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At 11:30 AM EST, the Dodd-Frank Wall Street Reform and Consumer Protection Act, otherwise known as Financial Regulatory Reform, will be signed by the President and become the law of the land.
But while some changes will begin immediately, the vast majority of this legislation – particularly the provisions most affecting Main Street – won’t start showing up for months, or even years.
Here’s a rough timeline:
Between now and next year
- Establishing a loan cop: The Treasury will start setting up the Consumer Financial Protection Agency. The president will appoint its leader.
- Uncovering potential problem companies: Regulators will determine ways to identify and track financial firms that are big enough to create a systemic risk in the event of failure.
- Establishing rules for dismantling failing institutions: The FDIC has already started creating the process to wind down any troubled financial institutions whose failure could undermine the financial system.
- Offering say on pay: Those who own stock in public companies will get a non-binding vote on the pay packages of executives running those companies.
- Regulating swipe fees: The Federal Reserve will issue rules establishing “fair and reasonable” debit card interchange fees – the fees merchants pay to process Visa and MasterCard transactions.
- Creating rules for derivatives trading: Over the next year, the Commodities Futures Trading Commission and the SEC will establish rules designed to create more transparency in the trading of derivatives. (Don’t know what a derivative is? Financial Reform Explained: What The Heck Are Derivatives? explains them.) This will ultimately entail bringing previously anonymous transactions onto exchanges and establishing limits on collateral firms must post. Keep in mind, however, that the actual arrival of trades on exchanges will be much further down the road: it’s just the rules that will be created within the year.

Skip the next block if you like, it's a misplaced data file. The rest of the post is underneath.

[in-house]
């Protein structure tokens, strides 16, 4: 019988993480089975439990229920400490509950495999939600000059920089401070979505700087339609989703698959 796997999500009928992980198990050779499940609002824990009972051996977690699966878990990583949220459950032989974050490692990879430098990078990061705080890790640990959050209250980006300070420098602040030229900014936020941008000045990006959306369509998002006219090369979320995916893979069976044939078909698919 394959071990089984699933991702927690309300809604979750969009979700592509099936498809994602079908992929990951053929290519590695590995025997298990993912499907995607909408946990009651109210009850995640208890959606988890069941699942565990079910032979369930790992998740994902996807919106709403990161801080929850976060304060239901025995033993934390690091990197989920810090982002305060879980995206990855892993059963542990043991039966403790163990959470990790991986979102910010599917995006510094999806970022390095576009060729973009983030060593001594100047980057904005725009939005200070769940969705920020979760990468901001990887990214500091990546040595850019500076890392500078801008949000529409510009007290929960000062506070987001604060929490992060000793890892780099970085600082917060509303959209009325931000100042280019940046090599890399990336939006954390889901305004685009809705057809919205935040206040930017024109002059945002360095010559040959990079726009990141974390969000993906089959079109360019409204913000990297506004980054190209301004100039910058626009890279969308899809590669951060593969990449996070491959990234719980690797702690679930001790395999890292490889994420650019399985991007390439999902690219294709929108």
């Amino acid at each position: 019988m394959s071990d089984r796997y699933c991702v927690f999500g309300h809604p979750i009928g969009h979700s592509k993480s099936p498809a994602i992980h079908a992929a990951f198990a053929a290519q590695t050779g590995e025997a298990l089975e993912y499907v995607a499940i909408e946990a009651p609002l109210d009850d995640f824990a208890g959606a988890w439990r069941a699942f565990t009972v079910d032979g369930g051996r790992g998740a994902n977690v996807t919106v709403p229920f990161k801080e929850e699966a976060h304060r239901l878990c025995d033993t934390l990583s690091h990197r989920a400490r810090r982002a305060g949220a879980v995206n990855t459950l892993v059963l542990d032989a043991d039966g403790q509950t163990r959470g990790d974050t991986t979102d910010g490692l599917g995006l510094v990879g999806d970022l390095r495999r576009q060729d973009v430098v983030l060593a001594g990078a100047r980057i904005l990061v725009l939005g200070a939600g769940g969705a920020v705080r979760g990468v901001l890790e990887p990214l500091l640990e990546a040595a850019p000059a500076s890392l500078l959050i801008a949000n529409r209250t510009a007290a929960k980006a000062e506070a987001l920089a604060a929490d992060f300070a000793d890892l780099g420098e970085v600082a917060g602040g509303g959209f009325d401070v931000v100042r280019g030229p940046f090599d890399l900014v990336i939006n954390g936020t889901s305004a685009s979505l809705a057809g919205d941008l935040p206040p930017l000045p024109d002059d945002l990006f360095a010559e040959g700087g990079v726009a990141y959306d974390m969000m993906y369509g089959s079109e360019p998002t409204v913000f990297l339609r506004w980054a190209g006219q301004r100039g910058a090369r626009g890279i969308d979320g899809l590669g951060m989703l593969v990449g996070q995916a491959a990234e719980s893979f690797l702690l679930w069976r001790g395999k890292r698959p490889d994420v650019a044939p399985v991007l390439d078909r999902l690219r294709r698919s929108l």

More than one year away
- Curbing proprietary trading: The reform bill mandates limits on trading that banks can do for themselves, as well as limiting the amount that banks can invest in internal hedge funds. But the specifics are expected to take a couple of years to iron out – maybe more.
Studies first, changes later
All in all, there are more than 40 studies called for under the new law, and until the results of those studies can be examined, many of the proposed rules won’t go into effect.
Like health care reform, this new bill is so broad and complex that while it may start moving forward as soon as the ink dries today, the progress may more resemble a herd of turtles than a speeding bullet.
To learn more about the studies that are a part of financial reform, see our article Wall Street Reform – Vote Over, Studies Just Beginning. For a detailed look at the new law, see What Financial Reform Means to You.